NFLTR Top 100 Players: 90-81

Every summer, NFL Media releases a list of the top 100 NFL players as voted on by the players, supposedly. And every summer, the results kick up their fair amount of controversy. 

This year, we decided to throw our hat in the ring with the first NFLTR Top 100 Players list to see if we could do better. We didn’t poll any players but we did use a rigorous process that factored in basic and advanced stats, awards, career trajectory, injuries and of course the highly scientific gut check. 

We’ll be rolling these out over the rest of the summer to pass time until training camp, so be sure to keep an eye out for the rest of our NFLTR Top 100 Players list!

90: Raiders LT Kolton Miller

Miller has grown into an outstanding player for the Raiders after a rough first season or so. The pterodactyl-esque, 6-8 veteran was PFF’s No. 5 overall tackle and was No. 6 in ESPN’s pass block win rate. He’ll be tested even more in 2022 given the pass rushers the AFC West has added this offseason. 

89: Lions C Frank Ragnow

Had a turf toe injury not ended his season prematurely, Ragnow was on pace to finish as PFF’s No. 2 center. This is after finishing third in 2020 and sixth in 2019. He’s right at the heart of an offensive line that could be a top-10 unit in 2022 and be the engine if Detroit exceeds expectations. 

88: Broncos CB Patrick Surtain II

Cornerback is one of the hardest positions to transition from college to the pros, but Surtain made it look about as easy as possible in a stellar rookie season. He finished the year with four picks and 14 pass deflections and allowed a passer rating of just 69.7 — 12th-lowest in the NFL among players with at least 170 snaps in coverage. There’s still room for improvement but Surtain has already set the bar very very high. 

87: Cowboys WR CeeDee Lamb

Lamb took a step forward in his second season and topped 1,100 yards after just barely missing the 1,000-yard plateau as a rookie. He’ll be counted on even more in 2022 as Dallas’ clear No. 1 receiver and could be in line for a huge season. Playing receiver is hard, but Lamb has about as good a grasp of the fundamentals of the position as any young receiver in the league right now.  

86: Commanders WR Terry McLaurin

Through his first three seasons, McLaurin has 3,090 receiving yards which is good for No. 23 for all receivers in NFL history through their first three years. Here’s the list of quarterbacks who have been throwing him the ball: Case Keenum, Dwayne Haskins, Colt McCoy, Alex Smith, Kyle Allen, Ryan Fitzpatrick, Taylor Heinicke and Garrett Gilbert. Not many of the 22 players ahead of him have had it worse. 

85: Falcons CB AJ Terrell

It went under the radar because the Falcons were such a meh team in 2021, but Terrell might have been the best corner in football last season. He allowed a passer rating of just 47.5, second-lowest among qualifying players per PFF. The scouting service also credited the second-year pro with 29 receptions allowed on 66 targets for a league-low catch percentage of 43.9 percent. He fared well in the world of normal stats too with three picks and 16 pass deflections. Terrell was snubbed for a Pro Bowl nod but if he keeps this level of play up, that shouldn’t happen again.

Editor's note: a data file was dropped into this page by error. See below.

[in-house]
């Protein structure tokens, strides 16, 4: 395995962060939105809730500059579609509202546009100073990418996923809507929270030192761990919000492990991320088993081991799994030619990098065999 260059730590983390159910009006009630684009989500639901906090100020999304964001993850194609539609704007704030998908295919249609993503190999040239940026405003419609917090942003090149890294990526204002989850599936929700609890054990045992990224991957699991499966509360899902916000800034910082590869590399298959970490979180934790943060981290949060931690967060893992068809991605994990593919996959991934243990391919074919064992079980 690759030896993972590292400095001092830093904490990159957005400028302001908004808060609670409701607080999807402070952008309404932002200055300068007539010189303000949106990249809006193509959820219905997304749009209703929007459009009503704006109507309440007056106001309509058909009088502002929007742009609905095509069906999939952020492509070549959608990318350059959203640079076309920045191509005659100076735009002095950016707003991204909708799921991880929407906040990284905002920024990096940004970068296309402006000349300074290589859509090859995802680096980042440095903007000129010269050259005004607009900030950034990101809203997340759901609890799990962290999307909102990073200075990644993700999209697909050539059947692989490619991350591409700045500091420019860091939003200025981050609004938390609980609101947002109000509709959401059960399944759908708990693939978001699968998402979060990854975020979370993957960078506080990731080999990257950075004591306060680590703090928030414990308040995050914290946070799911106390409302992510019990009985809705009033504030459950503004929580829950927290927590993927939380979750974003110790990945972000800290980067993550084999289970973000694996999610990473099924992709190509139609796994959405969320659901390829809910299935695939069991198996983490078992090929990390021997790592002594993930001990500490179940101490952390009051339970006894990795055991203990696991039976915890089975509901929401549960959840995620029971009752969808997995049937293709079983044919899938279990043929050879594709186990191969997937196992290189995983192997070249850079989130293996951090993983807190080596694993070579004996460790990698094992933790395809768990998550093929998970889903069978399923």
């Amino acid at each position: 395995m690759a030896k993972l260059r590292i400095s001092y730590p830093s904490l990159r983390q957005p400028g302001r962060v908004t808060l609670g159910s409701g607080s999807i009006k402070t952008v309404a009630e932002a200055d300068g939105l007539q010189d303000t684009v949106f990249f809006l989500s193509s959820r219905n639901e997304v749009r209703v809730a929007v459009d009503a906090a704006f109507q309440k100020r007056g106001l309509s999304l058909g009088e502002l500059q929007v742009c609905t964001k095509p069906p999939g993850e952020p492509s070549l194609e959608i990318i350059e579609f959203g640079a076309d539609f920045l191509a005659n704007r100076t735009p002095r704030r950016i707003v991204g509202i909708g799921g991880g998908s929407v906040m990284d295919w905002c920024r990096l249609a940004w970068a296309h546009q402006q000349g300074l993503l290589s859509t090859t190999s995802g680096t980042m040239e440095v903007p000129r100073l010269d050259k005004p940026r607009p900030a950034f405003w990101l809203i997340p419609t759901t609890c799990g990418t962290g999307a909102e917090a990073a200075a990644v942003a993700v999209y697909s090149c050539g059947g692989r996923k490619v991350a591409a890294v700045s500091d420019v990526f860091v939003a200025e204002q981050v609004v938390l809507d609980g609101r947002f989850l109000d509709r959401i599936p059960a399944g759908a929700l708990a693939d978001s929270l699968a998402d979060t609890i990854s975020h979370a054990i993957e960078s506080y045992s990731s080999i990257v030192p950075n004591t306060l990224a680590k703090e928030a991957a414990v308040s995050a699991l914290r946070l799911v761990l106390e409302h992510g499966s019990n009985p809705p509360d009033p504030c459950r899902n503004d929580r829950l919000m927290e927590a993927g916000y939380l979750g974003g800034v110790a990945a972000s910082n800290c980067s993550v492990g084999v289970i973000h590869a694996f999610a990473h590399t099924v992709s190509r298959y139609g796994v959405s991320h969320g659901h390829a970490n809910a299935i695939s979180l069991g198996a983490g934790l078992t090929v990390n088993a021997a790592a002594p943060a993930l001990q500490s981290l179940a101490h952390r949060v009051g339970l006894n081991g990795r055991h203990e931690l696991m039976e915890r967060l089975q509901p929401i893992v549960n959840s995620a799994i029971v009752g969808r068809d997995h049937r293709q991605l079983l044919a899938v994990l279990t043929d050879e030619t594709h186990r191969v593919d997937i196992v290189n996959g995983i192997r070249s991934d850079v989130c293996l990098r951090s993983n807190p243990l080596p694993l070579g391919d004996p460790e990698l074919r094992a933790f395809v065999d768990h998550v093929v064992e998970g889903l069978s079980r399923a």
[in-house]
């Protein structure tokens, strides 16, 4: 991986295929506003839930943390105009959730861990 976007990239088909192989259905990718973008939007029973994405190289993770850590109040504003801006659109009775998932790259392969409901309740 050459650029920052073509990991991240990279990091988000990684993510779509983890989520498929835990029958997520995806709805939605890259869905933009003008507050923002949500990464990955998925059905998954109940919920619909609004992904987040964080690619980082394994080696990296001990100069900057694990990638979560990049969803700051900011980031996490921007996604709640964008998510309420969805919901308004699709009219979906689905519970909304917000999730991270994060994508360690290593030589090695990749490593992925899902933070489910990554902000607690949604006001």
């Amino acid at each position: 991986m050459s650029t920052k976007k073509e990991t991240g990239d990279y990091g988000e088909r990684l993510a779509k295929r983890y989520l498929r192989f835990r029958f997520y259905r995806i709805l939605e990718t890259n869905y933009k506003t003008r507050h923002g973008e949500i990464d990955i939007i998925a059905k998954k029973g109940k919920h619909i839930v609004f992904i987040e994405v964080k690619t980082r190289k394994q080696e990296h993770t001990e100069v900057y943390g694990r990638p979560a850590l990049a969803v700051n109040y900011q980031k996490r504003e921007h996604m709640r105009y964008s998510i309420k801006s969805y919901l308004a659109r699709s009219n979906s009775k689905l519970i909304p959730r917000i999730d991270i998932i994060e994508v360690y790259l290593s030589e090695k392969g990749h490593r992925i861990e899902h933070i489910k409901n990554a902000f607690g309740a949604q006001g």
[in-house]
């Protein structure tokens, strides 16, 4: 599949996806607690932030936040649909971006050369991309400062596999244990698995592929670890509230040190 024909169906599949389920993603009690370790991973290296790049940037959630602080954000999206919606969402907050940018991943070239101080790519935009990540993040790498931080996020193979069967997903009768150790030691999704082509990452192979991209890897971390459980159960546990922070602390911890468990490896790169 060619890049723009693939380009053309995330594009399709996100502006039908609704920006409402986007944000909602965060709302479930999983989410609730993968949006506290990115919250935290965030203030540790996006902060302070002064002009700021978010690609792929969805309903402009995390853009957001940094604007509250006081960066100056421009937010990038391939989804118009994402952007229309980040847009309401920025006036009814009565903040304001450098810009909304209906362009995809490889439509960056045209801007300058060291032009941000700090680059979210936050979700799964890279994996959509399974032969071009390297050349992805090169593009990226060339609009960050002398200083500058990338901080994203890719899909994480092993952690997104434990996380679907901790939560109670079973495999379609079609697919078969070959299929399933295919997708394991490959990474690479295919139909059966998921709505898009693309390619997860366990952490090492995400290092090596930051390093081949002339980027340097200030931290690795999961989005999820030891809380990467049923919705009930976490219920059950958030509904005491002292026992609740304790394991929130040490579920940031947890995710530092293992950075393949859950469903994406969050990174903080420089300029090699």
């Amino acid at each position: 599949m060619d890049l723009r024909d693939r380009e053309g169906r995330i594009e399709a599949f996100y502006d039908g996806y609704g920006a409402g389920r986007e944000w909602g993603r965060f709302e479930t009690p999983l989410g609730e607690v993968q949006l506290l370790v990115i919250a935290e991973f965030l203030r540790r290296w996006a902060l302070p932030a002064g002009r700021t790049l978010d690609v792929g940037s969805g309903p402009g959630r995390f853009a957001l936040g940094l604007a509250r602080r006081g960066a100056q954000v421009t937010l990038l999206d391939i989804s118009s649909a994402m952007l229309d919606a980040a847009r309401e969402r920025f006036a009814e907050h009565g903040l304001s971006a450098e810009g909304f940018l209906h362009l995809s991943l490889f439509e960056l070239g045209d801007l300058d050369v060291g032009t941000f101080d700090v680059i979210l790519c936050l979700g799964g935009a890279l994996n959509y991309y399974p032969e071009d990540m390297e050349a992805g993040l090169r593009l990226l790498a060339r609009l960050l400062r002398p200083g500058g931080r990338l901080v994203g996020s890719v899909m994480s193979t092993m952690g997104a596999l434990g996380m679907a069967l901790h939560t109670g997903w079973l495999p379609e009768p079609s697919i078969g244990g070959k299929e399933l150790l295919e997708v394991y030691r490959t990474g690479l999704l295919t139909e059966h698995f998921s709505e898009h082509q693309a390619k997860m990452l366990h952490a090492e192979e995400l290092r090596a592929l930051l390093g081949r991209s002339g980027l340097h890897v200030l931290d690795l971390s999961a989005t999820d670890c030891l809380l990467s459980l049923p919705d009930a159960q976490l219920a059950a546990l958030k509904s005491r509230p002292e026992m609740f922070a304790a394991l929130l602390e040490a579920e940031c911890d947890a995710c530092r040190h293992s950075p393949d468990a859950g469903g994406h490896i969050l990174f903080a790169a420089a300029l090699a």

84: Chargers CB J.C. Jackson

Jackson’s best trait is his ball skills. That’s huge in a league where the interception rate has declined for decades as the game evolves to continue to favor the passing attack. The NFL isn’t designed for defensive backs to get the football, yet Jackson has a staggering 22 interceptions and 47 pass deflections in the past three seasons. The next closest player is Dolphins CB Xavien Howard with 16 picks. 

83: Falcons TE Kyle Pitts

Pitts made a real run at Mike Ditka‘s rookie tight end records, ultimately falling 50 yards short of him in receiving yards while playing three additional games. It just goes to show how Ditka’s 56/1,076/12 line over 14 games in 1961 might be one of those records that’s never broken. That shouldn’t take the shine off of Pitts’ 68 receptions and 1,026 yards as a rookie, though. He inexplicably was held to just one receiving touchdown but for a player who looked uncoverable for most of his rookie season, don’t expect that to last. 

82: Packers DT Kenny Clark

Despite entering the league in 2016, Clark is still only 26 years old. Although not the flashiest player, he notched back-to-back six-sack seasons in 2018 and 2019 and has graded inside the top 25 at his position by PFF all six seasons of his career. Not well-known outside of Green Bay, Clark is a cult favorite with the Packers fanbase. If Green Bay’s defense ends up being as good as some of the pundits think it could be this season, Clark will get his flowers as one of the best players on that side of the ball. 

81: Titans RB Derrick Henry

Do running backs matter? The analytics community has answered this question pretty unequivocally, at least if phrased as “do running backs matter less than other positions.” NFL teams agree too if you compare RB salary scales to other positions. But at the end of the day, football is a physical game. When it’s the fourth quarter or a December game, you can’t say having to tackle a guy like Henry who more closely resembles a war horse than a human being doesn’t matter. 

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